DAMIAN J. TROISE AP Business Writer

U.S. stocks fell in early trading Friday as cases of the new virus swelled in South Korea and more companies warned investors about a hit to their profits and revenue.

Renewed anxiety over the global spread of the virus also pushed stocks lower on Thursday and knocked them off of record highs in what has been a volatile, holiday-shortened week. Indexes are on track for their first weekly loss after two weeks of gains.

Technology companies led the losses. Chipmakers, which rely heavily on China for both sales and supply chains, were some of the worst-hit. Nvidia fell 1.7 percent.

Companies that depend on consumer spending, especially in travel-related industries, also fell broadly. Marriott shed 2.4 percent and Carnival fell 1.6 percent. American Airlines slipped 3.3 percent.

Investors headed for safer territory. Real estate companies and utilities held up better than the rest of the market. Bond prices rose and pushed yields lower. The yield on the 10-year Treasury fell to 1.47 percent from 1.52 percent late Thursday.

The price of gold, another haven for nervous investors, jumped 1.4 percent.

KEEPING SCORE: The S&P 500 index fell 0.9 percent as of 10:10 a.m. Eastern time. The Dow Jones Industrial Average fell 268 points, or 0.9 percent, to 28,949. The Nasdaq fell 1.2 percent. The Russell 2000 index of smaller-company stocks fell 0.8 percent.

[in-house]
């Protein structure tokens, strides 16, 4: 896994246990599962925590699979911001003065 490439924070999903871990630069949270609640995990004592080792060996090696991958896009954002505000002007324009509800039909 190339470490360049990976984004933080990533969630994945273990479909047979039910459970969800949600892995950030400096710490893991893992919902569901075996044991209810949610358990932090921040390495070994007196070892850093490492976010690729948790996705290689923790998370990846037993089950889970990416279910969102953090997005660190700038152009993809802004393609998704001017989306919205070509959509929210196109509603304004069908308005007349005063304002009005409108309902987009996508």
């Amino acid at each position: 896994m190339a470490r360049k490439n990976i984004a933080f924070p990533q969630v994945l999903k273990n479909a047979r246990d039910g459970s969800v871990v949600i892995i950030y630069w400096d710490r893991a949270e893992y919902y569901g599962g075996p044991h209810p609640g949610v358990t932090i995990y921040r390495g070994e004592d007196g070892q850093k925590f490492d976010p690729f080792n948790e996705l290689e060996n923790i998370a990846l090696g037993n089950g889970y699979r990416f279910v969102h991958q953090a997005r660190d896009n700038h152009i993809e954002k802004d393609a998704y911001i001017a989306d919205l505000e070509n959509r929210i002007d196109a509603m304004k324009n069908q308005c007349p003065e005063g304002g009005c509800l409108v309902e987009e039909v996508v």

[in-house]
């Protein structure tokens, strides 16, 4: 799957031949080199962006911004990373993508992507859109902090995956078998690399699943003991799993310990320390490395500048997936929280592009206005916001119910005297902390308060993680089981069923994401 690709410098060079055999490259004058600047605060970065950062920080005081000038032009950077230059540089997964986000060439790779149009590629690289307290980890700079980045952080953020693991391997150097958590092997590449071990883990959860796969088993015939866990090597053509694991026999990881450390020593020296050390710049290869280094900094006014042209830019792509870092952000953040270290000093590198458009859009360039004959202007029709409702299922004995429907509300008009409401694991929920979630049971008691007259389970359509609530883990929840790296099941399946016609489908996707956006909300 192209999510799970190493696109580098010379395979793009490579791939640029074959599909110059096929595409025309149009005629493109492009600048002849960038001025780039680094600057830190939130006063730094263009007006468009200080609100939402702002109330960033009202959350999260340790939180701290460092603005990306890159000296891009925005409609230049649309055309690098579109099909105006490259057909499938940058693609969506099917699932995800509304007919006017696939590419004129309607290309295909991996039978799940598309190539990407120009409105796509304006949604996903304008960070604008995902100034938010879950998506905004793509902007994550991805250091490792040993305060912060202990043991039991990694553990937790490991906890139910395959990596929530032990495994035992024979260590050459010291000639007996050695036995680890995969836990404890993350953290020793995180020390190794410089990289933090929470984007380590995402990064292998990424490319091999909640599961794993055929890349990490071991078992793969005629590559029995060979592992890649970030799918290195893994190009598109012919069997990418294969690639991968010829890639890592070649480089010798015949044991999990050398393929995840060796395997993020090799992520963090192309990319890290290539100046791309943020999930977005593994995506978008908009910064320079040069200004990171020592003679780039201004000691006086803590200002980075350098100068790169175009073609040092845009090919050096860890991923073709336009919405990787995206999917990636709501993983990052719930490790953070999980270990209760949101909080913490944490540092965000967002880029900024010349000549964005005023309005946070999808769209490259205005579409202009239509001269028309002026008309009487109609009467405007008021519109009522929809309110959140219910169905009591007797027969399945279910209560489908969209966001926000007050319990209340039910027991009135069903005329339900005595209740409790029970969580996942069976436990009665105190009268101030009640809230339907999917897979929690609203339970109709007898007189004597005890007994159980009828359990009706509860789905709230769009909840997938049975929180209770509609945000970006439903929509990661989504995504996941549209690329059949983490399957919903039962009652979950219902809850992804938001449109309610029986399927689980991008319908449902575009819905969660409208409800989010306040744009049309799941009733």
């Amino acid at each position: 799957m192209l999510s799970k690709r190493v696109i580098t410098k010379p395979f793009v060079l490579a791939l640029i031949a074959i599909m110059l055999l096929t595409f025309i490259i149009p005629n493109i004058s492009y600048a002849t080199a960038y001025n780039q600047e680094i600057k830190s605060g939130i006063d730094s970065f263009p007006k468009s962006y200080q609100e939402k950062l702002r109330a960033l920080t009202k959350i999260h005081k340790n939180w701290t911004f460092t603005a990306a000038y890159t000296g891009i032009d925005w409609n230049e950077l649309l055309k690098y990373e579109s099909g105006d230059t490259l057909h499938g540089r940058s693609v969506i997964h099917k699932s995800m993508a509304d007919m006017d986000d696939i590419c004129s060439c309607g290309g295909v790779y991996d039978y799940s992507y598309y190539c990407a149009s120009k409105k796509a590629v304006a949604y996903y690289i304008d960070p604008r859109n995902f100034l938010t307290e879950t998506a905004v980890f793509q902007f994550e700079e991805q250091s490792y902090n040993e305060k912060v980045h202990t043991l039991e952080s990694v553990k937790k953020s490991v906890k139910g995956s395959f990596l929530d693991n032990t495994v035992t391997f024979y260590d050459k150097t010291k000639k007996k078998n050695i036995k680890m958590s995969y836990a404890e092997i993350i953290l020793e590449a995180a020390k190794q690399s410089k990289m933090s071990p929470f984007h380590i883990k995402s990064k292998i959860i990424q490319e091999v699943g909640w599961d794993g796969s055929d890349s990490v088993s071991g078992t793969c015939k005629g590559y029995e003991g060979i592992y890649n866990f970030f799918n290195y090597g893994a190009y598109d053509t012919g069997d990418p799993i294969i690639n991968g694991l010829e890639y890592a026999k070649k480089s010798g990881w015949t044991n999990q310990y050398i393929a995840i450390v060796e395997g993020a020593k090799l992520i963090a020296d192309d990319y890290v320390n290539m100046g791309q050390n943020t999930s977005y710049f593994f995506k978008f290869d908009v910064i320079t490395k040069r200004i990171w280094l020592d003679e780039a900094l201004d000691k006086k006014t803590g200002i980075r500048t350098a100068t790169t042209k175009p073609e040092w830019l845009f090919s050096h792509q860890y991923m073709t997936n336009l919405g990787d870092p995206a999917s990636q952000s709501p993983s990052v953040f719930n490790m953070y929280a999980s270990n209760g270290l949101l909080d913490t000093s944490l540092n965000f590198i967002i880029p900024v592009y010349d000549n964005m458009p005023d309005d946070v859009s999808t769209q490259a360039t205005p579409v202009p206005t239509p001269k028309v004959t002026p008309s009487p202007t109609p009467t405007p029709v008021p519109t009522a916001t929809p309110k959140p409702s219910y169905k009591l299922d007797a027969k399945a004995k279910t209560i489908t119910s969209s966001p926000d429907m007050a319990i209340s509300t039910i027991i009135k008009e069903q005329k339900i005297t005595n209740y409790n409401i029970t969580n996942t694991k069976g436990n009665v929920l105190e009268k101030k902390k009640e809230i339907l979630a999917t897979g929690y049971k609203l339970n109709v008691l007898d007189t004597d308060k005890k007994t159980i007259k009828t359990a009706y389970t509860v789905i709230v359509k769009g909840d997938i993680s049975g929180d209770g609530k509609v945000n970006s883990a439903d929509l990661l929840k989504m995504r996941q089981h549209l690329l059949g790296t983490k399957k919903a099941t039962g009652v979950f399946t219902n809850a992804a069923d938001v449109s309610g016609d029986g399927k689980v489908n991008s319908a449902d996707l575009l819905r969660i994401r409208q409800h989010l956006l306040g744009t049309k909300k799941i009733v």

Asian and European markets also fell.

VIRUS WARNINGS: Coca-Cola is the latest big name to warn investors that the economic impact of the virus will hurt its finances. China is a big market for the company, and Coke now expects a hit of 2 cents per share to its first-quarter profit.

Universal Display, which makes LED-technology for televisions and other products, expects the virus to hurt orders in 2020. The International Air Transport Association said the virus threatens to erase $29 billion of this year’s revenue for global airlines, though mostly for Chinese carriers.

SPREADING ANXIETY: South Korea said 204 people have been infected with the virus, quadruple the number of cases it had two days earlier. More than 76,000 people have been infected globally, with most of the cases and deaths centered in China. That nation’s leadership on Friday shifted to a more cautious tone and said it has not yet reached a turning point for the virus and the situation in the hardest-hit province remains grave.

GOOD HARVEST: Deere jumped 9.1 percent after the farm equipment maker handily beat Wall Street’s fiscal first-quarter profit forecasts. The company is coming out of an extended period in which it was bruised by the ongoing trade war between the U.S. and China.

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